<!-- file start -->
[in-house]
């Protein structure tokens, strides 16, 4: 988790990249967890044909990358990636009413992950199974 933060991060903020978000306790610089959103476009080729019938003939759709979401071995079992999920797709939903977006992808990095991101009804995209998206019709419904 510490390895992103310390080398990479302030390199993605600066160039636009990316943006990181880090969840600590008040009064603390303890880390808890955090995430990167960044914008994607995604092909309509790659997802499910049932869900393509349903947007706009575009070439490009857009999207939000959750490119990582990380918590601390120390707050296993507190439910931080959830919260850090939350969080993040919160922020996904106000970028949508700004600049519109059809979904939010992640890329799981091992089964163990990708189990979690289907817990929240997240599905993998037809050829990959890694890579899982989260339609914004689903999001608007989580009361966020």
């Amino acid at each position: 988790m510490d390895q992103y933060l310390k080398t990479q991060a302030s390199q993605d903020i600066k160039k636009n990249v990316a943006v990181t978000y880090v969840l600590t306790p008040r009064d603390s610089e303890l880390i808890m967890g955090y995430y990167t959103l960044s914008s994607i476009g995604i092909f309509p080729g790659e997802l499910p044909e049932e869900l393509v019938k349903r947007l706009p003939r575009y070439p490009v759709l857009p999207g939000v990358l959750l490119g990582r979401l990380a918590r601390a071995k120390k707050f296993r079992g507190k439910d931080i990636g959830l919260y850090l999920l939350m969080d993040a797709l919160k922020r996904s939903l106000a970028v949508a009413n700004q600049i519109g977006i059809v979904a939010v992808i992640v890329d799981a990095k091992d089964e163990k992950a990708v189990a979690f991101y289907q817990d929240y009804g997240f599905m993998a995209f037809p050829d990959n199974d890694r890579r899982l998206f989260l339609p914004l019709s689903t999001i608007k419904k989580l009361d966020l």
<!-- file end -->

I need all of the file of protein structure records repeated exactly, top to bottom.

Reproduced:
[in-house]
């Protein structure tokens, strides 16, 4: 988790990249967890044909990358990636009413992950199974 933060991060903020978000306790610089959103476009080729019938003939759709979401071995079992999920797709939903977006992808990095991101009804995209998206019709419904 510490390895992103310390080398990479302030390199993605600066160039636009990316943006990181880090969840600590008040009064603390303890880390808890955090995430990167960044914008994607995604092909309509790659997802499910049932869900393509349903947007706009575009070439490009857009999207939000959750490119990582990380918590601390120390707050296993507190439910931080959830919260850090939350969080993040919160922020996904106000970028949508700004600049519109059809979904939010992640890329799981091992089964163990990708189990979690289907817990929240997240599905993998037809050829990959890694890579899982989260339609914004689903999001608007989580009361966020």
């Amino acid at each position: 988790m510490d390895q992103y933060l310390k080398t990479q991060a302030s390199q993605d903020i600066k160039k636009n990249v990316a943006v990181t978000y880090v969840l600590t306790p008040r009064d603390s610089e303890l880390i808890m967890g955090y995430y990167t959103l960044s914008s994607i476009g995604i092909f309509p080729g790659e997802l499910p044909e049932e869900l393509v019938k349903r947007l706009p003939r575009y070439p490009v759709l857009p999207g939000v990358l959750l490119g990582r979401l990380a918590r601390a071995k120390k707050f296993r079992g507190k439910d931080i990636g959830l919260y850090l999920l939350m969080d993040a797709l919160k922020r996904s939903l106000a970028v949508a009413n700004q600049i519109g977006i059809v979904a939010v992808i992640v890329d799981a990095k091992d089964e163990k992950a990708v189990a979690f991101y289907q817990d929240y009804g997240f599905m993998a995209f037809p050829d990959n199974d890694r890579r899982l998206f989260l339609p914004l019709s689903t999001i608007k419904k989580l009361d966020l």